The town’s cobblestone streets are rich with colourfully painted and inscribed half-timbered buildings and there are some lovely examples of Weser Renaissance architecture. One of best is Hamelin’s most famous building, the Rattenfängerhaus.

A stunning edifice adorned with intricately decorated stonework, a plaque on the side of the building commemorates the Pied Piper’s exploits and inside its restaurant offers all sorts of rodent themed treats including “rat-tail” flambé and home-made “rat-killer” liquor.

“We have visitors from Japan and China and England, as well as tourists from America, from Denmark, from everywhere actually,” said Rattenfängerhaus owner Christina Hartlieb-Fricke. “Most come from Japan and China, though, and they come for the rat-tail flambé, a dish my husband invented about 45 years ago.”

It’s delicious, although on closer examination, the flambéed rodent tails turn out to be strips of pork cooked in wine. But, like much that lies along the Fairytale Road, the most fun is to be had by indulging in a little fantasy.

The Local (news@thelocal.de)

Your comments about this article

10:13 November 29, 2012 by wood artist
What a great story. I'm definitely adding a couple of these places to my next trip, which was supposed to be this month...except I didn't win the lottery. :-(

wa
23:44 December 5, 2012 by Bumps
Comment removed by The Local for breach of our terms.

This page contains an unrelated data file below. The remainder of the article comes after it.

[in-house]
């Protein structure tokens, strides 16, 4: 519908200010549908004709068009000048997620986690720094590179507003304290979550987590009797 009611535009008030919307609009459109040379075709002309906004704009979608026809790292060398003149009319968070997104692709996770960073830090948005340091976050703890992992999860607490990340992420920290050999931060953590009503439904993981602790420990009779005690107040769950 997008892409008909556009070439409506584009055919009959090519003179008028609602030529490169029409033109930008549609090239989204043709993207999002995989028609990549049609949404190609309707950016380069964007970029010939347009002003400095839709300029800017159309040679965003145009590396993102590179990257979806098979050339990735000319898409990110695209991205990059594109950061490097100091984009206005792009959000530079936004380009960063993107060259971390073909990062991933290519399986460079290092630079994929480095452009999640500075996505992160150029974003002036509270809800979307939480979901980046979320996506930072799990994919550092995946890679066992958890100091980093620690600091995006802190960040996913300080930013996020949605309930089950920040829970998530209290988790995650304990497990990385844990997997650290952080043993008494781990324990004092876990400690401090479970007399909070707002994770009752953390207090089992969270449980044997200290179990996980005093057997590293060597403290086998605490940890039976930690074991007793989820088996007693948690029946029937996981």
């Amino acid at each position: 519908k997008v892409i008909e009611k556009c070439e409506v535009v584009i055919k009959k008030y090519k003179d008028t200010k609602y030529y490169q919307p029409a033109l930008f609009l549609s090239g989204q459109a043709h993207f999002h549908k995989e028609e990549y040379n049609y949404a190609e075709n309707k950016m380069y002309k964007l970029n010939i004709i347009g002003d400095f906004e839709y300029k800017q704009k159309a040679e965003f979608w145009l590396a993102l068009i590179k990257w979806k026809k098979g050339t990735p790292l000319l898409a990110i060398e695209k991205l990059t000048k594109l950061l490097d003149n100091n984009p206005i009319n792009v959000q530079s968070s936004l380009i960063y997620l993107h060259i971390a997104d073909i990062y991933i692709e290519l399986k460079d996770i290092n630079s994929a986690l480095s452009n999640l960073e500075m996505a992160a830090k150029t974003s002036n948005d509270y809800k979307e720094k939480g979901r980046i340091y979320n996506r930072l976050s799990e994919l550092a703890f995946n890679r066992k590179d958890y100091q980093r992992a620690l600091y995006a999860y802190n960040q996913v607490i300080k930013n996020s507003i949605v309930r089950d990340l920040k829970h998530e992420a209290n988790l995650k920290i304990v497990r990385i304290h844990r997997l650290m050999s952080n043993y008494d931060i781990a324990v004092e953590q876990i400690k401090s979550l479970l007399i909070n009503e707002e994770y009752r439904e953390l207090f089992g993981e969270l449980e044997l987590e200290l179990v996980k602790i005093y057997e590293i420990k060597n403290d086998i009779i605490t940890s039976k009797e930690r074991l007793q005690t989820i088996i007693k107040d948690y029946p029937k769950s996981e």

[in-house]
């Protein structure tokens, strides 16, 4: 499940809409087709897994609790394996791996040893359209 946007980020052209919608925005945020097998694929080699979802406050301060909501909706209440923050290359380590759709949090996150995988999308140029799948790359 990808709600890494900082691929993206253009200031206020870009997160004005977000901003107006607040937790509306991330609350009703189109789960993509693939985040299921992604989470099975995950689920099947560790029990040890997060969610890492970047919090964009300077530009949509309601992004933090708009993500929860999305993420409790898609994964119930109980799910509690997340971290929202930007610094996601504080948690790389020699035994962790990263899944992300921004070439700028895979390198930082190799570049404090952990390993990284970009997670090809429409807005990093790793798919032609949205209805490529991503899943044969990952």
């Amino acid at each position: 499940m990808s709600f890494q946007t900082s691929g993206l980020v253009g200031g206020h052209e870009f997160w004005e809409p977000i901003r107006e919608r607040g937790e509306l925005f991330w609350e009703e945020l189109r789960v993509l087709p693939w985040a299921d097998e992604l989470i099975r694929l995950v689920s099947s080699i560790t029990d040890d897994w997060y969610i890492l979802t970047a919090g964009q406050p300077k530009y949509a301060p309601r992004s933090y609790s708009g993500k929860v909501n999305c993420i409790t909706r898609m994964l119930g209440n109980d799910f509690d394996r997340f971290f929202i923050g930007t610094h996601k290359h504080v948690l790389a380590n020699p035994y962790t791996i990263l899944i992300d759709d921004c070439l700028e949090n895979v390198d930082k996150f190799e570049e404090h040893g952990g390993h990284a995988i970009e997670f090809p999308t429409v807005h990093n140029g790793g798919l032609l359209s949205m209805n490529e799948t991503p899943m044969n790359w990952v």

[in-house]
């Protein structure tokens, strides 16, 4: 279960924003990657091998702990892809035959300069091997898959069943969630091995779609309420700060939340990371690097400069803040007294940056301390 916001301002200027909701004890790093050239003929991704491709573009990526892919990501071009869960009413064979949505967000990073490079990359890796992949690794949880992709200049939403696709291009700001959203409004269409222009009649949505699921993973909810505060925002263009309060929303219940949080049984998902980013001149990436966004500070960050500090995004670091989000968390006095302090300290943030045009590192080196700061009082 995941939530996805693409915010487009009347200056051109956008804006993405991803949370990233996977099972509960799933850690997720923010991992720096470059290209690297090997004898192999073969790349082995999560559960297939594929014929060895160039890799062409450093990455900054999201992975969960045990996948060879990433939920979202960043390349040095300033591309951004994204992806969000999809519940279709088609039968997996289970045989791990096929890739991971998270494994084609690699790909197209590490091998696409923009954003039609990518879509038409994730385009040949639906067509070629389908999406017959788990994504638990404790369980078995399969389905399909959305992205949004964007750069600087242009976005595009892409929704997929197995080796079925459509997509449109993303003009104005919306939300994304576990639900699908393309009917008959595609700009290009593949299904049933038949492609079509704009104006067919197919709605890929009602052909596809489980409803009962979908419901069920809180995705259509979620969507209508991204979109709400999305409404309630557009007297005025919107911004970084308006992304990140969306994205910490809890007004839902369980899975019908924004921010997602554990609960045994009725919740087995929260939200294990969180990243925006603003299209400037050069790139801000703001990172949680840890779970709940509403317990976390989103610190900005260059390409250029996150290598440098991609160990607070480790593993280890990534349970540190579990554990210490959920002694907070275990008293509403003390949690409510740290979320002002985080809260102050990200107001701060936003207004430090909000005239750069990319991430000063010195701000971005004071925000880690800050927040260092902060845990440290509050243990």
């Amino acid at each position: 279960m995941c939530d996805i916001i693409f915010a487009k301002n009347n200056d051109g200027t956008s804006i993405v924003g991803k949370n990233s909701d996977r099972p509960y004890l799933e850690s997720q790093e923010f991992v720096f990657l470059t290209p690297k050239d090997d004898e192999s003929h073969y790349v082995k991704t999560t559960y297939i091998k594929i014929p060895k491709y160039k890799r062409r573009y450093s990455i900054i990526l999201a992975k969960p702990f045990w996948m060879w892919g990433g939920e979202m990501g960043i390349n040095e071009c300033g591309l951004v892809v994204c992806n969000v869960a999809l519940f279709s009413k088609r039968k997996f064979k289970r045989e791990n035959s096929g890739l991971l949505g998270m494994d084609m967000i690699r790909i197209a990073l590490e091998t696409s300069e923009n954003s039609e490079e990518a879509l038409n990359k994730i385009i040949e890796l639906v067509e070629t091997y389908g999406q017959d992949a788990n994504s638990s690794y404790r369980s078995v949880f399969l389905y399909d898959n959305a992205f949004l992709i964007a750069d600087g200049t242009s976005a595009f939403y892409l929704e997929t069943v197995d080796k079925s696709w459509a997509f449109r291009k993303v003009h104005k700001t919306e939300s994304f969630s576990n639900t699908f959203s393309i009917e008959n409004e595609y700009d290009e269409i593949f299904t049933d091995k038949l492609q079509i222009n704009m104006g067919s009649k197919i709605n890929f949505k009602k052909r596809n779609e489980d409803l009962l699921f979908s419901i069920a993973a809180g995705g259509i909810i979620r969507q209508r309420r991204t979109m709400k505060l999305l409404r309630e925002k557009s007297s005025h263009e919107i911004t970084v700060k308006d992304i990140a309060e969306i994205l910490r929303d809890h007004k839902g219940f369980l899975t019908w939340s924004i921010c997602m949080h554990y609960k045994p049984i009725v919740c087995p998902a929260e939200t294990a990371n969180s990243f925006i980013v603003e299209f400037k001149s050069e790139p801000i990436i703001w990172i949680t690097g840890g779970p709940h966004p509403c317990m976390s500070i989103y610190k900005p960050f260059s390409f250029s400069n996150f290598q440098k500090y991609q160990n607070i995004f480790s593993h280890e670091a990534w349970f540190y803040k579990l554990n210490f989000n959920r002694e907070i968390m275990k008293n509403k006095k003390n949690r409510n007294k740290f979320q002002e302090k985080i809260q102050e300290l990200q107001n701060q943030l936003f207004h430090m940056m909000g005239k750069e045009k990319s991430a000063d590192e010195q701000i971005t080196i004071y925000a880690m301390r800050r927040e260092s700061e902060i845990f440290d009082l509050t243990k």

Today's headlines
Refugee party against far-right banned again
Anti-refugee demonstrators carry a sign accusing Chancellor Angela Merkel of being a "traitor to the nation" this week in Heidenau. Photo: DPA

Refugee party against far-right banned again

21 hours ago

Update: A German court on Friday night reinstated a ban on rallies in an eastern town hit by violent anti-migrant protests, overturning an earlier decision that found the restriction to be "illegal".

Footballers gone wild
Neuer's 'glass palace' angers idyllic village
Tegernsee is a famous beauty sport. Photo: DPA

Neuer's 'glass palace' angers idyllic village

15 hours ago

Villagers in the picturesque Bavarian region of Tegernsee are bristling at World Cup-winning Germany goalkeeper and Bayern Munich star Manuel Neuer's plan to build a huge glass villa on the shores of their beautiful lake.

Interview
'Berlin is kind of like the best American city'
Canadian composer and performer Owen Pallett. Photo: Brian Vu

'Berlin is kind of like the best American city'

15 hours ago

The Local speaks with Oscar-nominated Canadian musician Owen Pallett about performing at legendary Berlin club Berghain - and just why the world's artists are so fascinated with the German capital.